Resolution of the EPR paradox using special relativity

Please refer to the question "Resolution of the EPR paradox using relativity of simultaneity" I hope that this question will be clearer. EPR photon experiments are a paradox for scientists. Can ...
2
votes
0answers
91 views

Spacetime and uncertainty principle

I only have limited knowledge of relativity and quantumphysics but as far as I know, the uncertainty principle relates the uncertainty of space and momentum of a particle. Einstein however, explained ...
3
votes
1answer
66 views

Did the Goudsmit-Uhlenbeck analysis of spin consider relativity?

It's frequently mentioned in introductory quantum mechanics texts that Goudsmit and Uhlenbeck conjectured that the magnetic moment of an electron was due to angular momentum arising from the electron ...
1
vote
0answers
85 views

Quantum Eraser under Lorentz Boost

Suppose I am conducting the Quantum Eraser experiment. The results of this experiment are easy to understand with the traditional quantum mechanical interpretation of a pair of entangled photons. ...
1
vote
1answer
155 views

Properties of Lorentz transformation generator?

In chapter 2 of Srednicki, the author defines: $$ U(1+\delta \omega) = I +\frac{i}{2h}\delta \omega_{\mu \nu} M^{\mu \nu} $$ where the $M^{\mu\nu}$s are hermitian operators and are the generators of ...
0
votes
1answer
144 views

Classically, how can an electron orbiting a proton radiate given its relativistic energy

In classical relativistic Electrodynamics, we are often told that any accelerating point charge inherently radiates (Bremstrallung). (This is the basis for the need for a QM conception of electrons.) ...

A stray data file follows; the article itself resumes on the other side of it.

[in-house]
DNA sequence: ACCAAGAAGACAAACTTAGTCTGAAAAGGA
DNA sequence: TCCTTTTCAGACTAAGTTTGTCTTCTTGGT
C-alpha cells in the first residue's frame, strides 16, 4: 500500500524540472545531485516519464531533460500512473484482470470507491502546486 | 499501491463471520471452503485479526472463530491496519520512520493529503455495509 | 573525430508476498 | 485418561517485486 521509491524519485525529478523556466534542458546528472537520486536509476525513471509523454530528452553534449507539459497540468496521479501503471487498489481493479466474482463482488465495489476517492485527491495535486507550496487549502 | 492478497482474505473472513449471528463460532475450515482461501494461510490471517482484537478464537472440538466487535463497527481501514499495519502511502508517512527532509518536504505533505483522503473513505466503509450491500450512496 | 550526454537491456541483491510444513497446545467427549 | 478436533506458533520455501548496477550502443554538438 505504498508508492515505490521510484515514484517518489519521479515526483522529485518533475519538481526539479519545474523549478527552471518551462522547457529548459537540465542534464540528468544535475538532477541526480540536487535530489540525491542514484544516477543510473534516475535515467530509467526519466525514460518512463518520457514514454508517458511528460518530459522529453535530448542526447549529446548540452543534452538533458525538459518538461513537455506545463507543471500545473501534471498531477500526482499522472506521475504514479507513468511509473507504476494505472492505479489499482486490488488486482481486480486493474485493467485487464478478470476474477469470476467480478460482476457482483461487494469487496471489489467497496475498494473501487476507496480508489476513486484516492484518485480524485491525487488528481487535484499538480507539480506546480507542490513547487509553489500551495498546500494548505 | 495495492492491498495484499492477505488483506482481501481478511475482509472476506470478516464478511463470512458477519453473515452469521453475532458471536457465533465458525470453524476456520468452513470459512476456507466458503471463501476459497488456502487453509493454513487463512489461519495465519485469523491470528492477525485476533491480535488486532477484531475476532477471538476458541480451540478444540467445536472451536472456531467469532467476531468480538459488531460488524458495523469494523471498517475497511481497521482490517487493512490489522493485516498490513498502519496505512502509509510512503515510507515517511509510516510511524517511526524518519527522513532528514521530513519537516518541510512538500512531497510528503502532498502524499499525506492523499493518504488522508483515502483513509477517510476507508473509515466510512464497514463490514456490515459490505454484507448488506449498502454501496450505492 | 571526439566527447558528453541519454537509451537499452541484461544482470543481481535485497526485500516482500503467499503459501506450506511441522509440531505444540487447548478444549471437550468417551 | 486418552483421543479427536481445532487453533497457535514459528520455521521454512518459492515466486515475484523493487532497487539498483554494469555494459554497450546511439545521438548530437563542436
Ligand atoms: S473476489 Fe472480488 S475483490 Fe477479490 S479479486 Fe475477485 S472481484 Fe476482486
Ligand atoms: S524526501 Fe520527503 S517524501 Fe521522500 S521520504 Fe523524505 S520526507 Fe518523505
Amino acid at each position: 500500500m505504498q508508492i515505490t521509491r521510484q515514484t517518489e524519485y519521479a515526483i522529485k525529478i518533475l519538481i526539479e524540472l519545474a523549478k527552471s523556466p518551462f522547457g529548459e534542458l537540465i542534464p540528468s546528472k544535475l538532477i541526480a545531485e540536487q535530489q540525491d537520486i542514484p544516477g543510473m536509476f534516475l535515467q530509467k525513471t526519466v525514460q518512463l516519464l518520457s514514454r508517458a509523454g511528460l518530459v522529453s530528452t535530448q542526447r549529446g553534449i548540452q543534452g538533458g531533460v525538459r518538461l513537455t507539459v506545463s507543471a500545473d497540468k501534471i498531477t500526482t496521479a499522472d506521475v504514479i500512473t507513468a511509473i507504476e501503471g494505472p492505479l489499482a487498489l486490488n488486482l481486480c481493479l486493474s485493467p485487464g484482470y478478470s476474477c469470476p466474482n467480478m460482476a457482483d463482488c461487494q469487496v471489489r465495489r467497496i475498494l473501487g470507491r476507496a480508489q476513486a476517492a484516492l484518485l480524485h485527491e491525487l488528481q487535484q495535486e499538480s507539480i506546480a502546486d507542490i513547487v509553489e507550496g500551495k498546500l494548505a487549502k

1
vote
1answer
145 views

About Pauli-Lubanski 4-vector

I saw you answered someone else about the Pauli-Lubanski 4-vector properties. I was doing some simple analysis of polarized leptons, started with the canonical convention of the spin operator wich is ...
5
votes
3answers
274 views

Uncertainty principle and the energy-momentum 4-vector

In each of the uncertainty relations $$\Delta p_x \Delta x \geq \hbar/2$$ $$\Delta p_y \Delta y \geq \hbar/2$$$$\Delta p_z \Delta z \geq \hbar/2$$$$\Delta E \Delta t \geq \hbar/2$$ the second term on ...
1
vote
1answer
99 views

Four vector manipulation

I have started doing Relativistic Quantum Mechanics from Greiner. I'm having difficulty understanding the following derivation for commutation relations (page 4): $$[\hat{p}^\mu, x^\nu] = ...
1
vote
2answers
164 views

Energy transfer using quantum entanglement

Can we transfer energy from one place to another separated by arbitrarily large distances without any time lag? For instance, if Alice and Bob are two observers making measurements having a singlet ...
0
votes
0answers
117 views

Quantum Entanglement and Causality [duplicate]

How does Quantum Entanglement not violate the principle of relativity? Alice and Bob are working on an entangled system of electrons which is spaced long apart. Now if Alice measures one electron to ...
5
votes
2answers
318 views

How does QFT help with entanglement?

I'm a bit confused. QFT is claimed to incorporate both Quantum Mechanics and Special Relativity. Therefore it should address the problem of non-locality caused by entanglement. However when I search ...
0
votes
1answer
94 views

Space and Time Equality and information transfer between particles existing at different time

Since space and time are the same is it that whatever happens at different positions in space should take place at different time? If what I think is correct consider an electric dipole, the charges ...